E-Discovery Tweets!

Want to keep up with this cutting-edge area of the law in the most cutting-edge way?  (aside from bookmarking E-Discovery Bytes, of course.)

Gabe Acevedo of Gabe's Guide's latest effort, TweetDiscovery, is designed to capture all of the e-discovery-related "tweets" on Twitter.  The first page of TweetDiscovery highlights the tweets of a number of individuals who regularly post e-discovery-related material on Twitter.  The other pages are feeds that include any time someone uses "e-discovery" or "ediscovery" in a Twitter tweet, or any time a person uses the category (called a "#hashtag") "#ediscovery" in a tweet.  You don't even need to have a Twitter account to view the text and access the links in the feed.  It's still a work-in-progress - Gabe repeatedly reminds users that the site is "still in Beta...so Beta we're almost Delta" - but promises to be a valuable resource for those who need to stay apprised of the latest developments in the e-discovery arena.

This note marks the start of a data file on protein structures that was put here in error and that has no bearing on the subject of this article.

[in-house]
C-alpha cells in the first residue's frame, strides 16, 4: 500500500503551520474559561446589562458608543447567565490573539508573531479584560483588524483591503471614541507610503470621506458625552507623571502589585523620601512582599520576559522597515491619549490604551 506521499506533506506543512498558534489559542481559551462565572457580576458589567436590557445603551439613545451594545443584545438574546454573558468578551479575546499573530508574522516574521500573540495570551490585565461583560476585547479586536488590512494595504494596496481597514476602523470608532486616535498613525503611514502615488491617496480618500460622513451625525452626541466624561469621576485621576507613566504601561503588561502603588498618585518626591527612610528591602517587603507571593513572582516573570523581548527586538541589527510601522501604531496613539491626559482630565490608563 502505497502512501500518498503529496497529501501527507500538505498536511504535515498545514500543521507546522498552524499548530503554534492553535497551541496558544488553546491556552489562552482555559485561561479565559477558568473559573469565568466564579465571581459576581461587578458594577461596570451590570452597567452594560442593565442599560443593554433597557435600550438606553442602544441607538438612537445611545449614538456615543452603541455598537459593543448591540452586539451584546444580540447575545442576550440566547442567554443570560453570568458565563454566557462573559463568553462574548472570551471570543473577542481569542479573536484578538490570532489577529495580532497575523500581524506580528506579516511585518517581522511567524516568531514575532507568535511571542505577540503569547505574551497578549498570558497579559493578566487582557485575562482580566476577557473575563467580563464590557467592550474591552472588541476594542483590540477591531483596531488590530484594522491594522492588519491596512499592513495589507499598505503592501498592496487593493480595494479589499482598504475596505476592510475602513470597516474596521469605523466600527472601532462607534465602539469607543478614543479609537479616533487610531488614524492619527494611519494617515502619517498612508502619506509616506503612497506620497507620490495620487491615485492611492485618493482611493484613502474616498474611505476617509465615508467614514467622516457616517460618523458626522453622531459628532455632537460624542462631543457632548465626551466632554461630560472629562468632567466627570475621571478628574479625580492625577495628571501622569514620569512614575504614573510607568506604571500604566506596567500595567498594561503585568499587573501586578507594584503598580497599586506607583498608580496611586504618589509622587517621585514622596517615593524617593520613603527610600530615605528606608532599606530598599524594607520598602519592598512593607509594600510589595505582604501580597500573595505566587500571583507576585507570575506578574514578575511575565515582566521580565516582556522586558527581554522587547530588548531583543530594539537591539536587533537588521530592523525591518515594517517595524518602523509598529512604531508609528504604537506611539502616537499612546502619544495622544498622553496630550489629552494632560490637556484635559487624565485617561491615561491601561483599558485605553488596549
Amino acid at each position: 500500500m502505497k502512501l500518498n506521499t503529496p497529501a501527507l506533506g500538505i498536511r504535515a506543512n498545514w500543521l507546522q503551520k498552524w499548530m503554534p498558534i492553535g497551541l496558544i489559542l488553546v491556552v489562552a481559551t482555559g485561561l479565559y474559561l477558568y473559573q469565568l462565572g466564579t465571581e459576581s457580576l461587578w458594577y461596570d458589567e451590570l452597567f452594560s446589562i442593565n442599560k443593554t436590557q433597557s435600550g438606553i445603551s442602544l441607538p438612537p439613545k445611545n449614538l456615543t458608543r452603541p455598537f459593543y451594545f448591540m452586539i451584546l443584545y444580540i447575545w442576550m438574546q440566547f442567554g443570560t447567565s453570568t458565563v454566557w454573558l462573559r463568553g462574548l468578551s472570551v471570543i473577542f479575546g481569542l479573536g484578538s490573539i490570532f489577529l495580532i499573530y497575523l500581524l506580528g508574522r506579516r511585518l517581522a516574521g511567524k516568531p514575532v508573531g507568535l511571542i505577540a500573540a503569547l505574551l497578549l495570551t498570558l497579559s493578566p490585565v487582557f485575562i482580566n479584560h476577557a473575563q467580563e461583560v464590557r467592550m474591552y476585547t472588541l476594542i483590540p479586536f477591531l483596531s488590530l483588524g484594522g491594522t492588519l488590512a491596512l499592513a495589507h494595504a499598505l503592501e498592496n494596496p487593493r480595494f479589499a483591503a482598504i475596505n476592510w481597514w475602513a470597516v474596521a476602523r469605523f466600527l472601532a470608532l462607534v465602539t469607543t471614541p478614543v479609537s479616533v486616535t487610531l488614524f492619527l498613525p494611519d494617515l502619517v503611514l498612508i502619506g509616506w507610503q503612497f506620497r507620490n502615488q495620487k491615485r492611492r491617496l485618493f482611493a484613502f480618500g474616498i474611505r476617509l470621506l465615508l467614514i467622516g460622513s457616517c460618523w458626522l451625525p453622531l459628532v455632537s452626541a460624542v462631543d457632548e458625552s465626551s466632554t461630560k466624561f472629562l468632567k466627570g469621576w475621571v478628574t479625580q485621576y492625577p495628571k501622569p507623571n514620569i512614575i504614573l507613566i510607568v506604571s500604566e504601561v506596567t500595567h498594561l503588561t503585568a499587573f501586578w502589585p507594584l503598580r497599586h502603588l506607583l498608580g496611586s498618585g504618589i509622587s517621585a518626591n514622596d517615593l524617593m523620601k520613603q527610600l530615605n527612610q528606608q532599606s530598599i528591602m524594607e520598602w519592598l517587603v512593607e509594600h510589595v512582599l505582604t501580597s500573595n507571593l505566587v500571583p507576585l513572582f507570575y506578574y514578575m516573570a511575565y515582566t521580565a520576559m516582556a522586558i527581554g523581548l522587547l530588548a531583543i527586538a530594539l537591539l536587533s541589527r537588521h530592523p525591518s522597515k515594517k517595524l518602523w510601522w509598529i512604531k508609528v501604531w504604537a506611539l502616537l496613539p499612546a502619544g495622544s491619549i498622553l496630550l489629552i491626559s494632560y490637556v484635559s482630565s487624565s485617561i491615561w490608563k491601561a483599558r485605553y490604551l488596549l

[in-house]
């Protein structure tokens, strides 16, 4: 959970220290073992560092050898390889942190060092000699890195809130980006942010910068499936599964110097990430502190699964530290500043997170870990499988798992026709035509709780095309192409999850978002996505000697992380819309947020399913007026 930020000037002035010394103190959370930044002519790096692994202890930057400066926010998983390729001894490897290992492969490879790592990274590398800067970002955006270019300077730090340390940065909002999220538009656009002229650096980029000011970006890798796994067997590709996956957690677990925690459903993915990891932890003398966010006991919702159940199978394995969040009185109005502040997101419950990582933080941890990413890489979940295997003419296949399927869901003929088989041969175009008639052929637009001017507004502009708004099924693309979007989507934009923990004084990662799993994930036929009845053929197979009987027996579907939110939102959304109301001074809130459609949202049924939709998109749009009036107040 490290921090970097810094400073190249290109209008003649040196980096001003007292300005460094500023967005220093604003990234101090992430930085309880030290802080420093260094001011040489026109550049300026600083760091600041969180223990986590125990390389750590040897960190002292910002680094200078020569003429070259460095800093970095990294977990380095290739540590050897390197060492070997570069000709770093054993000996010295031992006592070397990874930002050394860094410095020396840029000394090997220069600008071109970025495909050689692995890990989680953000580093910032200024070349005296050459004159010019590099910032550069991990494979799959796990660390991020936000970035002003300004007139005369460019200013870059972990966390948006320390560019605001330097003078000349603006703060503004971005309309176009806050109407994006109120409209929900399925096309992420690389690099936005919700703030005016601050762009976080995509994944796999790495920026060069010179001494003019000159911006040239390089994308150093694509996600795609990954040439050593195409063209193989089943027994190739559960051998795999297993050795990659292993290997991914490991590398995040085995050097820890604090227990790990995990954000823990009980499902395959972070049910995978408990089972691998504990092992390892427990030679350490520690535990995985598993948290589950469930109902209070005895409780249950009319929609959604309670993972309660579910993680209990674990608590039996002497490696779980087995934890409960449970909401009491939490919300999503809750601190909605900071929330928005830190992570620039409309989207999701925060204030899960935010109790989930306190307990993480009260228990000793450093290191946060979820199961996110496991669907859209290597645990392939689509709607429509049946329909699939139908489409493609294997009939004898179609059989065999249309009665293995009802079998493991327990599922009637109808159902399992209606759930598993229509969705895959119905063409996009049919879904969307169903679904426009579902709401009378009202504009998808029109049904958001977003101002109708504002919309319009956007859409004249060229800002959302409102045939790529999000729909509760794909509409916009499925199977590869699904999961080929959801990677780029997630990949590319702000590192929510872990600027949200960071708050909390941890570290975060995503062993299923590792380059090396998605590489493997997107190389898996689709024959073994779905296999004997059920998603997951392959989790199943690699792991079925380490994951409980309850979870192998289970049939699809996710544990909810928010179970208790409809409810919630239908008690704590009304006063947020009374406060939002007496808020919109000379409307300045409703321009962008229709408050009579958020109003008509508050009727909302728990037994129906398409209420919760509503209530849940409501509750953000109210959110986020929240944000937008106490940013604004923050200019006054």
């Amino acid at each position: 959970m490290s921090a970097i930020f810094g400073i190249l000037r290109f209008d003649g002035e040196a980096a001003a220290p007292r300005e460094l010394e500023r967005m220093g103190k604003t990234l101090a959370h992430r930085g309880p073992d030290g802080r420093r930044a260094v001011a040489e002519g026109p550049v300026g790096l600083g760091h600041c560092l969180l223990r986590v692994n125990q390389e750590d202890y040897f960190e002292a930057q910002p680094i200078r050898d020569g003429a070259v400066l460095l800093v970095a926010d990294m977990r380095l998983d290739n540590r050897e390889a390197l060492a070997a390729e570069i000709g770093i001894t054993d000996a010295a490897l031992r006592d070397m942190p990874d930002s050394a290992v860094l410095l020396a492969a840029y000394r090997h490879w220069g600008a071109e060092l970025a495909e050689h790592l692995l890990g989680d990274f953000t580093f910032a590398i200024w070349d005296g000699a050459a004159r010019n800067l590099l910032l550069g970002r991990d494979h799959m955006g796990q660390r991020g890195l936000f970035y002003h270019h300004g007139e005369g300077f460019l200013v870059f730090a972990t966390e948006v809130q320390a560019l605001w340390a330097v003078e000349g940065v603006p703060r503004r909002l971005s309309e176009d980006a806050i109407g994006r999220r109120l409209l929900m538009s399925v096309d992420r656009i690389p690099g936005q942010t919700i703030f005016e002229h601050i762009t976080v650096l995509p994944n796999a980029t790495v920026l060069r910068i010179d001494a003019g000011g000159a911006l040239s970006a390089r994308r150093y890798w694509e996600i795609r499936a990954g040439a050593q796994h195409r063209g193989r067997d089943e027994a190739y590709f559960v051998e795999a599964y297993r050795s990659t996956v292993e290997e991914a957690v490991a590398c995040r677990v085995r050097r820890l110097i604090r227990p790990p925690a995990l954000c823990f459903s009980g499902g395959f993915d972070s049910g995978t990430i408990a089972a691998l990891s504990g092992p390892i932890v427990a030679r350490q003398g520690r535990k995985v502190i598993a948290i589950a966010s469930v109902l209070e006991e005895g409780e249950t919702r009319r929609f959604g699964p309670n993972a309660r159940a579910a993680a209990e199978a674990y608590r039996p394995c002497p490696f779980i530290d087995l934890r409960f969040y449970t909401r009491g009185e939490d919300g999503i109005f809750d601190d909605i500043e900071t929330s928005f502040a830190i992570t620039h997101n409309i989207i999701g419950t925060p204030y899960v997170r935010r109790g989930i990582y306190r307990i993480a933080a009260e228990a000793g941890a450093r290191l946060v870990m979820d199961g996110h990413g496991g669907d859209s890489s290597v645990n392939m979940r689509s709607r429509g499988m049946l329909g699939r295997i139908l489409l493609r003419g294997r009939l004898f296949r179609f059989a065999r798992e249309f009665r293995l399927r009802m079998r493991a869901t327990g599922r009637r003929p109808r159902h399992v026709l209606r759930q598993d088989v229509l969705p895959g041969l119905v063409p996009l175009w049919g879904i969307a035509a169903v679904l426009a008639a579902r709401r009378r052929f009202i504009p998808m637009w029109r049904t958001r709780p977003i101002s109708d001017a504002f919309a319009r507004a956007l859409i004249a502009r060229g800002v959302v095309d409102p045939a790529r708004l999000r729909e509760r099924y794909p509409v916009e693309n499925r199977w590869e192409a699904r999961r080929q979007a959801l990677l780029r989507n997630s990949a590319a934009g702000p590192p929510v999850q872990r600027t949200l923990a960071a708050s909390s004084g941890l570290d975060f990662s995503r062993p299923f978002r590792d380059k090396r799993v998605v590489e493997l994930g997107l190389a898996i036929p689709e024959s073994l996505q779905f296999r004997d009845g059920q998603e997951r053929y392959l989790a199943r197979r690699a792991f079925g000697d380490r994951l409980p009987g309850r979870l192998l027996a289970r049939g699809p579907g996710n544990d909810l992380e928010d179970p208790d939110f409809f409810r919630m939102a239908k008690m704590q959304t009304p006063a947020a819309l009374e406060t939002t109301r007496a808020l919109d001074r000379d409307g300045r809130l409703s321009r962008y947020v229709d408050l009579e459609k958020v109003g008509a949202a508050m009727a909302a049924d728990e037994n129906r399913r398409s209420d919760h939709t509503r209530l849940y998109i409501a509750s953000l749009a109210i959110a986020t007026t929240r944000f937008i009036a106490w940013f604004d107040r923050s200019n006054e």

If you are on Twitter, you can also join the E-Discovery Twibe (a Twitter group for those interested in and tweeting about e-discovery issues), and follow the e-discovery-related posts of all the group's members.  And you can follow Gabe, to get his tweets in your feed every day. 

Although the jury is definitely still out on the overall advantages of Twitter, TweetDiscovery has some distinct benefits:

  • People often tweet in real time from conferences, giving you a window into the latest commentary on e-discovery issues as it happens;
  • It's yet another tool to keep on top of e-discovery issues:  people tweet in real time about developments in the law, cases to watch, and other legal matters;
  • People also tweet in real time about emerging developments in the e-discovery business, including new ventures and products by e-discovery vendors;
  • It connects you with a network of e-discovery businesses and professionals who may become resources in the future;
  • You can follow just the e-discovery-related tweets on Twitter, without setting up a Twitter account for yourself;